The climate crisis is already here. Now is the time, more than ever, for civil society, social movements, governments and the judiciary to build an agenda that works for the future of the next generations, from a human rights perspective.
The challenge, however, is significant, particularly in countries with governments that ignore the problem. This week, for example, President Jair Bolsonaro used his opening speech at the 76th UN General Assembly in New York to present to the international community a country that respects the diversity of the Amazon. In practice, considering the data from Deter/Inpe since 2015, the periods between 2019-2020 and 2020-2021 saw the largest area of deforestation ever recorded.
According to Nego Bispo, a farmer, trained by masters of trades, and resident of the Saco-Curtume quilombo community in the state of Piauí, many answers to the serious climate crisis lie in people’s lives. “Instead of having theoretical references, have historical references. In Piauí, there are many quilombo communities. It’s just a matter of having the quilombos as a reference. Prioritize being over having”.
During the week of Global Climate Mobilization, Conectas is publishing an interview with Nego Bispo for the recently launched e-book “Climate and Human Rights – Voices and Actions” (available in Portuguese at this link), produced by the organization with the support of the Climate and Society Institute.
Nego Bispo – Climate change is a product of colonialism, which comes from monotheistic Euro-Christians. In Genesis, Jehovah forbade Adam and Eve from eating the fruit from the Garden of Eden. In other words, from having an organic relationship with other lives. The God of the Bible cursed the land where these people lived, saying that the land would produce weeds, and that they could only eat by the sweat of their brow, by work, which he created as punishment. As they need to transform and synthesize nature, they are responsible for the climate crisis. Agricultural sciences also consider plants to be weeds. If a pequi tree grows in the middle of a soy plantation, the colonialists throw poison on it. The only thing not considered a weed is the soy, which is planted by the efforts of the colonialists. The only thing of importance is what comes from work. When they devastate native plantations with non-weed plants, made in the laboratory, almost plastic, they alter life. Not just the climate, the cosmos.
Nego Bispo – It’s a great demagoguery, a hypocrisy. These people gather to deceive themselves. Issues are not resolved with big events; not from integrated to segmented, but from segmented to integrated. Perhaps it would be better if, instead of holding this meeting, they had planted a tree in their backyard, distributed saplings, grown fruit. Last week, I visited friends in Matopiba [a region where agribusiness is advancing between the states of Maranhão, Tocantins, Piauí and Bahia]. In 1995, there was a lot of beautiful forest. This time, I traveled through 250 km of land with soybeans, which no one eats here, except for the leftover oil. It all goes to Europe, or to China. How can the Europeans want to discuss climate when they buy soybeans that devastate our cerrado scrubland? In colonial society, the workers build, the businesspeople consume and the intellectuals comment. It’s crazy.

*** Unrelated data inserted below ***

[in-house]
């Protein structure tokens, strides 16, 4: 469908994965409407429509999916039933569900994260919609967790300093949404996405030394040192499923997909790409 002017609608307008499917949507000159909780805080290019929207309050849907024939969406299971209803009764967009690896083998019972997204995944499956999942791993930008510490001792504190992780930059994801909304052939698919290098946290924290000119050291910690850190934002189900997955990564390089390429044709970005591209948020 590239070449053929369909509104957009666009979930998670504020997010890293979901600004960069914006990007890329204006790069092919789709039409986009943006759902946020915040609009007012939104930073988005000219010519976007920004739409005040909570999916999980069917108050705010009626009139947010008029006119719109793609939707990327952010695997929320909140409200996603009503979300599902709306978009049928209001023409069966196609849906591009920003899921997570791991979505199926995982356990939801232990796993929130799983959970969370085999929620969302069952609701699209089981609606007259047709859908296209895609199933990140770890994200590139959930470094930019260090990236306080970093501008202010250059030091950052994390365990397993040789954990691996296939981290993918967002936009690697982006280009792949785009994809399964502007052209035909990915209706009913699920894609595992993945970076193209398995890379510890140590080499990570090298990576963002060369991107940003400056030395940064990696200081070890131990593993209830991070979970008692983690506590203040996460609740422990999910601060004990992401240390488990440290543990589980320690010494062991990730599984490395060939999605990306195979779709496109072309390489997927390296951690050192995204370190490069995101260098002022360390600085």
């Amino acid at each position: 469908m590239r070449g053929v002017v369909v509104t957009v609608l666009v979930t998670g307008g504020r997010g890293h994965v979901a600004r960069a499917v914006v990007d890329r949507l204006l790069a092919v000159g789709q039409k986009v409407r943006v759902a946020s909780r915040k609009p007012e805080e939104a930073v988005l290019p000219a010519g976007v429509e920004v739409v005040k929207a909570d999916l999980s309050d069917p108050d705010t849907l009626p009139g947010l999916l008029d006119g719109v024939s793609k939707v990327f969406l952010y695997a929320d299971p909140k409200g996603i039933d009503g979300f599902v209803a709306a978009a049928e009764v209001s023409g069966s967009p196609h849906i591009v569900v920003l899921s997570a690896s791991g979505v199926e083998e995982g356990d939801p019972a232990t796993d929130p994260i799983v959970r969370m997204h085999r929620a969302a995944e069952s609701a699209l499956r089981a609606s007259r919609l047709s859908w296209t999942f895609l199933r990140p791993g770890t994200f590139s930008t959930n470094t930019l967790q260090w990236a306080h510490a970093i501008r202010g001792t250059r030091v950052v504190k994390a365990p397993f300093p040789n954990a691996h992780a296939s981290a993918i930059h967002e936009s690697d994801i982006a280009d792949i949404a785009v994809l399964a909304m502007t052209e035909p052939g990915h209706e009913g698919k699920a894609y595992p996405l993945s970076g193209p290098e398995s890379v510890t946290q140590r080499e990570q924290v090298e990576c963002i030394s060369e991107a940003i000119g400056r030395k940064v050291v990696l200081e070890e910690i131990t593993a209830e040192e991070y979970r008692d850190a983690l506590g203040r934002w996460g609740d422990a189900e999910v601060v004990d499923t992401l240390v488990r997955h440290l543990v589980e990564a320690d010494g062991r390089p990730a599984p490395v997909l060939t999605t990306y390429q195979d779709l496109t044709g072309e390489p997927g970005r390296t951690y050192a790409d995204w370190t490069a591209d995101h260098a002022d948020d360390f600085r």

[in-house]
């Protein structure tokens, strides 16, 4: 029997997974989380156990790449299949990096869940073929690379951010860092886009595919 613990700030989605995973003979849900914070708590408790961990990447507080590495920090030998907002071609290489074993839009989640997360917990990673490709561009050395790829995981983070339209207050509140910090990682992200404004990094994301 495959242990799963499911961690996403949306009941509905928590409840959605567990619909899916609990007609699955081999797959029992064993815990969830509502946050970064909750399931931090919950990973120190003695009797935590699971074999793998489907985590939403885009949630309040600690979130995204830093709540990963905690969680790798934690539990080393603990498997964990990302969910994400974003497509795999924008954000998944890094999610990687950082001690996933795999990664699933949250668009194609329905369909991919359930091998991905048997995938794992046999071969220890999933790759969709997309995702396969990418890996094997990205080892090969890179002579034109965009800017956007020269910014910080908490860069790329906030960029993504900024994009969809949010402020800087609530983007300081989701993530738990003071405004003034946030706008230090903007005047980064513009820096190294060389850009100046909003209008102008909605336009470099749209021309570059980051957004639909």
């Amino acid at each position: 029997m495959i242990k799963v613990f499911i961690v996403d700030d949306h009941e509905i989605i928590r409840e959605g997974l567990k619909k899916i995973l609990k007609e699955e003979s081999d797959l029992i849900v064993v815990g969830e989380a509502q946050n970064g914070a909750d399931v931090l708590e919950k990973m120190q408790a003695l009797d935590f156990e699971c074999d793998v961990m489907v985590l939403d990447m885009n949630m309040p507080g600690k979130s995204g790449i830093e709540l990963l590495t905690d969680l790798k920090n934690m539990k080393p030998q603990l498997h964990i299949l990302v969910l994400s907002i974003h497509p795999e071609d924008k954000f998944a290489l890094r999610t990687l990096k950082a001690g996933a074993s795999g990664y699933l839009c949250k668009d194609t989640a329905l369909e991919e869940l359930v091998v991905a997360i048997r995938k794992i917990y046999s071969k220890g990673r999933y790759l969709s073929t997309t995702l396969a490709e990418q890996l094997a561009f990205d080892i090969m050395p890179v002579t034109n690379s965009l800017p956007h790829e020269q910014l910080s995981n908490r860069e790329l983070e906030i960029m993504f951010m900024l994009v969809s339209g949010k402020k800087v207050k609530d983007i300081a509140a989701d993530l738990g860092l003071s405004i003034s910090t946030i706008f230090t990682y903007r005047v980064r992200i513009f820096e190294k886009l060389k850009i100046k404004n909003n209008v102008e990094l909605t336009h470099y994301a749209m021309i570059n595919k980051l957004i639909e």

Nego Bispo – Justice is an ultra-colonial business for judges, lawyers, prosecutors, police officers, Parliament – which makes the laws – and authors of books to make money. It is a market that criminalizes anything and everything that attacks colonialism. What is Justice for? To protect life? It is to protect property. Looking to the colonialist State to defend myself from colonialism is like an ant going to an anteater’s party. It’s unlikely he’ll return. Our community has been assaulted by several projects, mainly transmission lines. In one of the negotiations, we told the colonialists that the first EIS [Environmental Impact Study, part of the environmental licensing process] was the letter of Pero Vaz de Caminha. To date, the only matter we have taken to court is the Transnordestina case. But we were dragged into it. The problem is that, when we go to court, we lose decision-making power and the matter is settled by money, which is always the reference. How much is the birdsong worth? How do you calculate it?
Nego Bispo – I address organic rights, our rights to be. Synthetic rights are rights to have. Only the human species synthesizes life. And the other species, what happens to them? Is there not fat on the human body? There is in soybeans, in corn, in almonds. There is a convergence, a similarity. There is water in plants, in our bodies, in animals, in stones. Why do we say they are inanimate? Who came up with the idea that we are more important? Talking about human rights is to underestimate other rights. It is just another category in the judicial market.
Nego Bispo – We have played our role historically. We preserve, we share, we converge. The question is: what is your role? It is taking historical trajectories as a reference, it is abandoning illusions and coming back down to earth. Instead of having theoretical references, have historical references. In Piauí, there are many quilombo communities. It’s just a matter of having the quilombos as a reference. Prioritize being over having.